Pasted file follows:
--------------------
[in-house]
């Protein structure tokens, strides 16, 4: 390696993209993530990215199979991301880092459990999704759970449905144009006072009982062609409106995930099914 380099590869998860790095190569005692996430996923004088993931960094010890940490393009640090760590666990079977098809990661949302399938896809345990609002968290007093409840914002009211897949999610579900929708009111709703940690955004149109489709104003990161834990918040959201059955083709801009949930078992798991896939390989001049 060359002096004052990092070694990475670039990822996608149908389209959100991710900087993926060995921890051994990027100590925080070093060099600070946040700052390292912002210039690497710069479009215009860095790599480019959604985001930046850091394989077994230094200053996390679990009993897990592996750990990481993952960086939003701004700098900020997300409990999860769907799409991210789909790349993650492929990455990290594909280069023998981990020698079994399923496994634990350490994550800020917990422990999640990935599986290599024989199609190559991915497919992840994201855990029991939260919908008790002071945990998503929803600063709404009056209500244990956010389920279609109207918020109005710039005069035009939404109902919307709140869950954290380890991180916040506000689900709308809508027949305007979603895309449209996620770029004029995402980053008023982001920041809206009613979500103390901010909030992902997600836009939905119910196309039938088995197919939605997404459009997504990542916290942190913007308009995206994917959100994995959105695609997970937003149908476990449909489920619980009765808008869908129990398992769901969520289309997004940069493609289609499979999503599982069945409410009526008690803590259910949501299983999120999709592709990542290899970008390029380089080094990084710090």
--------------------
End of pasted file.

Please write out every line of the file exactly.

[in-house]
């Protein structure tokens, strides 16, 4: 390696993209993530990215199979991301880092459990999704759970449905144009006072009982062609409106995930099914 380099590869998860790095190569005692996430996923004088993931960094010890940490393009640090760590666990079977098809990661949302399938896809345990609002968290007093409840914002009211897949999610579900929708009111709703940690955004149109489709104003990161834990918040959201059955083709801009949930078992798991896939390989001049 060359002096004052990092070694990475670039990822996608149908389209959100991710900087993926060995921890051994990027100590925080070093060099600070946040700052390292912002210039690497710069479009215009860095790599480019959604985001930046850091394989077994230094200053996390679990009993897990592996750990990481993952960086939003701004700098900020997300409990999860769907799409991210789909790349993650492929990455990290594909280069023998981990020698079994399923496994634990350490994550800020917990422990999640990935599986290599024989199609190559991915497919992840994201855990029991939260919908008790002071945990998503929803600063709404009056209500244990956010389920279609109207918020109005710039005069035009939404109902919307709140869950954290380890991180916040506000689900709308809508027949305007979603895309449209996620770029004029995402980053008023982001920041809206009613979500103390901010909030992902997600836009939905119910196309039938088995197919939605997404459009997504990542916290942190913007308009995206994917959100994995959105695609997970937003149908476990449909489920619980009765808008869908129990398992769901969520289309997004940069493609289609499979999503599982069945409410009526008690803590259910949501299983999120999709592709990542290899970008390029380089080094990084710090």